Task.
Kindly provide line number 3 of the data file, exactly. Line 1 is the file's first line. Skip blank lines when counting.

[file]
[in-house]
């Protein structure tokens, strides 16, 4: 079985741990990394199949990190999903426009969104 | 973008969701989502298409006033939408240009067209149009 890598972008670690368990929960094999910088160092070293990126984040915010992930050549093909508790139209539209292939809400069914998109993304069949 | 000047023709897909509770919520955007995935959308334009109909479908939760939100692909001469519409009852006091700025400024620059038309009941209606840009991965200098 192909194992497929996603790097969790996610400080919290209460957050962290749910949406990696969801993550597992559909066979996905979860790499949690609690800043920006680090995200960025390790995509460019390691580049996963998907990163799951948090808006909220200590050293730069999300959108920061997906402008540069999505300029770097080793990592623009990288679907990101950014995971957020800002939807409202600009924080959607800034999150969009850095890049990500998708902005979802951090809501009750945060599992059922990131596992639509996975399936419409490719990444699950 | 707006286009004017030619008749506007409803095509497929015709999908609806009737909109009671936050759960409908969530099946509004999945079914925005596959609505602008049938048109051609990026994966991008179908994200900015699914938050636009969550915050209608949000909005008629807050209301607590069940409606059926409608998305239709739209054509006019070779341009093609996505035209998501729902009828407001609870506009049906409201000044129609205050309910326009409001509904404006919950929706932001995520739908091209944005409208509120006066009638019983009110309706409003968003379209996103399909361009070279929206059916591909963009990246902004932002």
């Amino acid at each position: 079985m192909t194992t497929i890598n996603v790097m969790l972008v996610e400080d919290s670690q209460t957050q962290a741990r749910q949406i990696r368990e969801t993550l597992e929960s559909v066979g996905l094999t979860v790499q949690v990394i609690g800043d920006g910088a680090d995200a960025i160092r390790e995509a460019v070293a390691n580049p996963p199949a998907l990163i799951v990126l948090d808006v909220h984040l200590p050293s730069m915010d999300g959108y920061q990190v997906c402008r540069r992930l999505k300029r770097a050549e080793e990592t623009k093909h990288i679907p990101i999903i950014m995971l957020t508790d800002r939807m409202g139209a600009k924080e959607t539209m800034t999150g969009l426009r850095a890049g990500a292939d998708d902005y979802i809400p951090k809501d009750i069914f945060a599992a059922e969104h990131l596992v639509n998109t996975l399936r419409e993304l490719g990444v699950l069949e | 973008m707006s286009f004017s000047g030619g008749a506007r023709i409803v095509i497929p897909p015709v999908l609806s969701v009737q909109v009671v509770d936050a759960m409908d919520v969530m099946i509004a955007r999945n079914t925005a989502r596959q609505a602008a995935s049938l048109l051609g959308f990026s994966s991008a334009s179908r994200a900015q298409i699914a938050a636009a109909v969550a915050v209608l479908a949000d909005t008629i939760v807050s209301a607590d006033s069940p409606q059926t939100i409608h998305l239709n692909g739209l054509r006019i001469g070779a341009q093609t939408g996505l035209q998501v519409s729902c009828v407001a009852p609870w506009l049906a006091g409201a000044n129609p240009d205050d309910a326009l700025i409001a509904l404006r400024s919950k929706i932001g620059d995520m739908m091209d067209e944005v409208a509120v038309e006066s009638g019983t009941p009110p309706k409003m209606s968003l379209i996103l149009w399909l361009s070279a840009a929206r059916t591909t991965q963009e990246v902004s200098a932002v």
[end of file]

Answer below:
């Amino acid at each position: 079985m192909t194992t497929i890598n996603v790097m969790l972008v996610e400080d919290s670690q209460t957050q962290a741990r749910q949406i990696r368990e969801t993550l597992e929960s559909v066979g996905l094999t979860v790499q949690v990394i609690g800043d920006g910088a680090d995200a960025i160092r390790e995509a460019v070293a390691n580049p996963p199949a998907l990163i799951v990126l948090d808006v909220h984040l200590p050293s730069m915010d999300g959108y920061q990190v997906c402008r540069r992930l999505k300029r770097a050549e080793e990592t623009k093909h990288i679907p990101i999903i950014m995971l957020t508790d800002r939807m409202g139209a600009k924080e959607t539209m800034t999150g969009l426009r850095a890049g990500a292939d998708d902005y979802i809400p951090k809501d009750i069914f945060a599992a059922e969104h990131l596992v639509n998109t996975l399936r419409e993304l490719g990444v699950l069949e | 973008m707006s286009f004017s000047g030619g008749a506007r023709i409803v095509i497929p897909p015709v999908l609806s969701v009737q909109v009671v509770d936050a759960m409908d919520v969530m099946i509004a955007r999945n079914t925005a989502r596959q609505a602008a995935s049938l048109l051609g959308f990026s994966s991008a334009s179908r994200a900015q298409i699914a938050a636009a109909v969550a915050v209608l479908a949000d909005t008629i939760v807050s209301a607590d006033s069940p409606q059926t939100i409608h998305l239709n692909g739209l054509r006019i001469g070779a341009q093609t939408g996505l035209q998501v519409s729902c009828v407001a009852p609870w506009l049906a006091g409201a000044n129609p240009d205050d309910a326009l700025i409001a509904l404006r400024s919950k929706i932001g620059d995520m739908m091209d067209e944005v409208a509120v038309e006066s009638g019983t009941p009110p309706k409003m209606s968003l379209i996103l149009w399909l361009s070279a840009a929206r059916t591909t991965q963009e990246v902004s200098a932002v």